As the 2016 Sundance Film Festival kicks off, we revisit a piece from 2015 in which Talkhouse Film contributors and friends of the site who have had notable success in Park City over the years share their hard-earned wisdom about the event. — N.D.
What’s the most important thing you learned at Sundance?
Ignore or forget the hype going in. Once the festival is underway, word gets out very quickly about the quality — or otherwise — of the individual films. It is a venue where word of mouth is still the most important and reliable conduit for separating the worthwhile films from the clunkers. And there are many more of the latter. Also, Sundance is probably the best major festival for documentaries; the festival gives them a real profile and many of the best films of the festival can be found in the documentary categories. Finally, like Telluride, Sundance is at high altitude — and that seems to get everyone a little carried away with their enthusiasms. Films can thrive at Sundance and look like the next big thing, only to be screened at sea level and look utterly mediocre.
Weather, man. It’s a magical nuisance. Also, don’t party, watch movies.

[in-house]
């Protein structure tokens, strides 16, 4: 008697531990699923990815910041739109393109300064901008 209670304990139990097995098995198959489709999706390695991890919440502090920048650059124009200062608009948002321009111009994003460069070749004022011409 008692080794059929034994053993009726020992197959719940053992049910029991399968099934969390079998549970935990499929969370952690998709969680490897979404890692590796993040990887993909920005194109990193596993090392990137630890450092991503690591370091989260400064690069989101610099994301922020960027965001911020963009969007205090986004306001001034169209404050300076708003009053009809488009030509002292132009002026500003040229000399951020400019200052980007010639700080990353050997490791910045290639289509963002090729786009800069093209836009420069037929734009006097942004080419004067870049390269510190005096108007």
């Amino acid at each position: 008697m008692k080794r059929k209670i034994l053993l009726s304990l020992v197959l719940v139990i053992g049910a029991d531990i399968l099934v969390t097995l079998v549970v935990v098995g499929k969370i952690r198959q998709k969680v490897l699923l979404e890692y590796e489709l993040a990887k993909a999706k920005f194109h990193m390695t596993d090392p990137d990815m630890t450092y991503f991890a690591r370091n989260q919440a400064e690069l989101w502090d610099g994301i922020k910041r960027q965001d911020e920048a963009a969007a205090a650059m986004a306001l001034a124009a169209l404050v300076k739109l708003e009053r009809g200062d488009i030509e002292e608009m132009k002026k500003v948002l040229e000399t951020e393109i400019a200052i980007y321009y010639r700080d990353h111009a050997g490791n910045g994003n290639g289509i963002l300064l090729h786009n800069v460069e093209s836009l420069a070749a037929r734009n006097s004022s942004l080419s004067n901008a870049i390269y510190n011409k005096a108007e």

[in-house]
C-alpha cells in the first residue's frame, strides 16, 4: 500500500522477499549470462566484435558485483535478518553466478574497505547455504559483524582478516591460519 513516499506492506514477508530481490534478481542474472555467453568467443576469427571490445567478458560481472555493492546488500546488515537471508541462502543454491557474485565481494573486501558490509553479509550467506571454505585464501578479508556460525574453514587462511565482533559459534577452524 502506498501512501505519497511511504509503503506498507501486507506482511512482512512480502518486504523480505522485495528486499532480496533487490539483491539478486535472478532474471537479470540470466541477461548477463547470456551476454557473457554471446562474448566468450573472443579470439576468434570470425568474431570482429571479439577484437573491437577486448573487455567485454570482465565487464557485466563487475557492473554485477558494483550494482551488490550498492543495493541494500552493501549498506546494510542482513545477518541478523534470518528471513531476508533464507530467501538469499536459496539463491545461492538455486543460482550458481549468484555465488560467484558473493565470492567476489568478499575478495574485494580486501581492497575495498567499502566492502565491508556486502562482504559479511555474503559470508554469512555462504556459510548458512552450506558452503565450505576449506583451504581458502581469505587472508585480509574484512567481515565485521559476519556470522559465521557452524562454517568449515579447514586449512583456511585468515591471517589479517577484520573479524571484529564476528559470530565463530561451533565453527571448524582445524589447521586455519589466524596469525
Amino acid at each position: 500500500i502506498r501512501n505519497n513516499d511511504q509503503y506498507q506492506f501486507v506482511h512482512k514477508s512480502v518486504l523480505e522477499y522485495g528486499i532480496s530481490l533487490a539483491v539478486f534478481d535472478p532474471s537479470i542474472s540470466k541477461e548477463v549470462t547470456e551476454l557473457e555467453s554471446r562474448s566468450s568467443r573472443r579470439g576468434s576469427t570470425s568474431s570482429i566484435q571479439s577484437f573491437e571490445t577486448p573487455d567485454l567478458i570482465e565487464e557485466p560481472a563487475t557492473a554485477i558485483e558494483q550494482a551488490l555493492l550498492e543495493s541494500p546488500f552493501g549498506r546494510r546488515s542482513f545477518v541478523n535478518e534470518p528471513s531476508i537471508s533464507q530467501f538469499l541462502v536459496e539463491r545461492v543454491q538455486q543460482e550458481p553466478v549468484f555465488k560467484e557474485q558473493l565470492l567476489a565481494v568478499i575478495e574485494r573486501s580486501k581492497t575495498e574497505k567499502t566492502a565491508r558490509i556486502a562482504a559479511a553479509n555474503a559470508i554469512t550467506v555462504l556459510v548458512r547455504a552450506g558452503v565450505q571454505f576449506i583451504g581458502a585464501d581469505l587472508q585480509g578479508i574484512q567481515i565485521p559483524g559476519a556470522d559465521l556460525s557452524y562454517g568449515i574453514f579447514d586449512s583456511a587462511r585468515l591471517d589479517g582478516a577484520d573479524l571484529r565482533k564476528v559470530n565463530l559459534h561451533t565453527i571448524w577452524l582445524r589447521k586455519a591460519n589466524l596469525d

It’s a bit of a whirlwind that requires stamina. Don’t forget to take care of yourself with simple things that keep you moving with a half-functioning brain.
I learned what kind of life my movie would have. I learned what kind of movie it was. You think you know. You have some idea of how you personally feel about it, but until it’s released out into the world, you don’t really understand how it will be perceived. And I don’t just mean, will people like it or not? Why do they like it? What do they like about it? It was a fascinating experience to observe and I think the Sundance audiences are the perfect people to shape that for a filmmaker.
To see movies while you’re there. As many as you can. Soak it in. The culture there is amazing. It’s a treat to be there. Enjoy it.
In this industry, people often forget that we are the ones who create the trends. But in order to do that, we must make decisions that cannot be compared to past successes. We must operate from instinct, and protect that instinct. What I’ve learned is that audiences will reward you for taking these risks — especially the ones in Park City.
Calvin Lee Reeder
In the four times I’ve been, I learned to really enjoy the first couple days as much as possible. The magic begins to fade after that, even if good things are happening with the film.